Classical Music-Based Interventions for Chronic Pain – Clinical Pain Advisor

Exposure to certain classical music pieces may have an analgesic effect in a mouse model of inflammatory pain and be associated with reduced allodynia in a mouse model of surgical pain, according to a study published in Frontiers in Neurology.

In the current study, researchers examined whether antiseizure and analgesic effects of classical music may have beneficial effects in mouse models of pain and epilepsy to explore new opportunities for the development of mobile health technologies and digital therapeutics that may be leveraged for the treatment of these neurological disorders. A playlist with a modular progression of Mozart compositions previously shown to reduce seizures and epileptiform discharges in individuals with epilepsy was used to test the effects of music on mouse models of pain and epilepsy.

Mice were exposed daily to music for >21 consecutive days or were maintained in ambient noise in standard housing conditions. Analgesic drugs tested were levetiracetam, cannabidiol (CBD), ibuprofen, and the galanin analog NAX 5055.

Mice exposed to the music showed analgesic effects and reduction of paw edema in the carrageenan model of inflammatory pain. Among analgesic drugs tested, music intervention led to decreased paw withdrawal latency difference in mice treated with ibuprofen and to reduced paw edema in combination with NAX 5055 or CBD. Mice pretreated with music had reductions in mechanical allodynia in the plantar incision model of surgical pain. The cumulative seizure burden following kindling acquisition was lower in animals exposed vs not exposed to music in the corneal kindling model of epilepsy. Music-treated mice also had improved survival rates, warranting further research on music interventions for the prevention of sudden unexpected death in epilepsy. Investigators propose a working model for exerting responses via the hypothalamic-pituitary-adrenal axis and parasympathetic nervous system using musical elements such as sequences, rhythm, punctuation, and phrases found in Mozart’s K.448 and K.545.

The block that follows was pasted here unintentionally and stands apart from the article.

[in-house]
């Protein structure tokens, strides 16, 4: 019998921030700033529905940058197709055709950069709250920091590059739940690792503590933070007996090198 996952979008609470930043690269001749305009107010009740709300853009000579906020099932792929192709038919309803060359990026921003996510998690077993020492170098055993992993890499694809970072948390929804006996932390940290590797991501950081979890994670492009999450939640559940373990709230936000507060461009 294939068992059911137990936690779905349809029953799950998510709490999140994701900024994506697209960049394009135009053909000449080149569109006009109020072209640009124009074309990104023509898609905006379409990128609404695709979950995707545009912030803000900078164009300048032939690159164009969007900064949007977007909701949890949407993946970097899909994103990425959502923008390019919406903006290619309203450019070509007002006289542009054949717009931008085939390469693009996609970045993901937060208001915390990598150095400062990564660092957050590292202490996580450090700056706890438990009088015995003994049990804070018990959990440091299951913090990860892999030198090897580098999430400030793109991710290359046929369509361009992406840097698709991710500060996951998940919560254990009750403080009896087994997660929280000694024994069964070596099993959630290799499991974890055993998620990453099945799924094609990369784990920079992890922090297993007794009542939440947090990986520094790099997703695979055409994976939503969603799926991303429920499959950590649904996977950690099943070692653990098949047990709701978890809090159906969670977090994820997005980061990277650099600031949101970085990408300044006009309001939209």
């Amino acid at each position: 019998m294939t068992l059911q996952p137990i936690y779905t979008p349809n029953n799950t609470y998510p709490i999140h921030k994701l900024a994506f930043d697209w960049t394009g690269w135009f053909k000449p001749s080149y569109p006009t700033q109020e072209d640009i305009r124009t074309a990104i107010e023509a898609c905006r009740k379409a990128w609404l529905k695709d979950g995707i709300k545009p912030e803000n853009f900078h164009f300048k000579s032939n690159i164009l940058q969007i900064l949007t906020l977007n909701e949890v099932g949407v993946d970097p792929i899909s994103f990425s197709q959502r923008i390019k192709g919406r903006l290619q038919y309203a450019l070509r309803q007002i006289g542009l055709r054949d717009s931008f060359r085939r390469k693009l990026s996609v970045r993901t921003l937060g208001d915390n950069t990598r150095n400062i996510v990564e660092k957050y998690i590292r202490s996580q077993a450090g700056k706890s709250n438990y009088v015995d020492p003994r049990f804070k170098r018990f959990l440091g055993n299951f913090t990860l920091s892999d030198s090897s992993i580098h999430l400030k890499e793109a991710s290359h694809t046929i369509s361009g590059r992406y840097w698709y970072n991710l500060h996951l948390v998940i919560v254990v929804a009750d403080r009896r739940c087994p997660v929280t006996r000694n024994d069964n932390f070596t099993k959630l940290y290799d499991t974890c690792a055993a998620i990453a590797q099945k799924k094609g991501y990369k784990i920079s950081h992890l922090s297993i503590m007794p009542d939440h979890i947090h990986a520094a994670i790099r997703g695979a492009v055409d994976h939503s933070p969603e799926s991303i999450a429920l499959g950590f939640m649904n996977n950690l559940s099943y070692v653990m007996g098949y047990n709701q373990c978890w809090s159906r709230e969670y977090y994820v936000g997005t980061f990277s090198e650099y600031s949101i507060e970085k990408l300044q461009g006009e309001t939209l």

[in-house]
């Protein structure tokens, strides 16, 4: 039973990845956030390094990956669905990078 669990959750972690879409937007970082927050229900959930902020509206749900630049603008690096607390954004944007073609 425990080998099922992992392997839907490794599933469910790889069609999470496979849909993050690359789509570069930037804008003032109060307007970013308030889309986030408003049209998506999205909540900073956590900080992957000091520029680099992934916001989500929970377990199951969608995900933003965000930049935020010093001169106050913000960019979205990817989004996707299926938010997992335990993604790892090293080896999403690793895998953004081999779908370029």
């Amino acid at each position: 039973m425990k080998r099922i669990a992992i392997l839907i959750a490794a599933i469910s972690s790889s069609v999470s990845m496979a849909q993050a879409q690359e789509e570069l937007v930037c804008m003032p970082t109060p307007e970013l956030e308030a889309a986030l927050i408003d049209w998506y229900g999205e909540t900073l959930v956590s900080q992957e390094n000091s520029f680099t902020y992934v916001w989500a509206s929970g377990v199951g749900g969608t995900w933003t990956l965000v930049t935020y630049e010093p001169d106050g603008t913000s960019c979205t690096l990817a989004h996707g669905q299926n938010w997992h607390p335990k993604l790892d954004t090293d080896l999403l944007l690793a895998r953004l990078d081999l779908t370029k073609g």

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“Our current study suggest that music-enhanced analgesia may lead to novel combination therapies comprising music and analgesic drugs, whereas similar combinations for the treatment of epileptic seizures need to be further investigated. Music-based intervention can be integrated with other nonpharmacological modalities and delivered as digital therapeutic for pain, epilepsy, depression and other chronic medical conditions. This work opens new opportunities for employing music and [enriched environment] as surrogate for discovering synergistic effects between nonpharmacological and pharmacological interventions and leading to innovative drug-device combination therapies for chronic disorders,” concluded the investigators.

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Reference

Metcalf CS, Huntsman M, Garcia G, et al. Music-enhanced analgesia and antiseizure activities in animal models of pain and epilepsy: toward preclinical studies supporting development of digital therapeutics and their combinations with pharmaceutical drugs [published online March 27, 2019]. Front Neurol. doi: 10.3389/fneur.2019.00277

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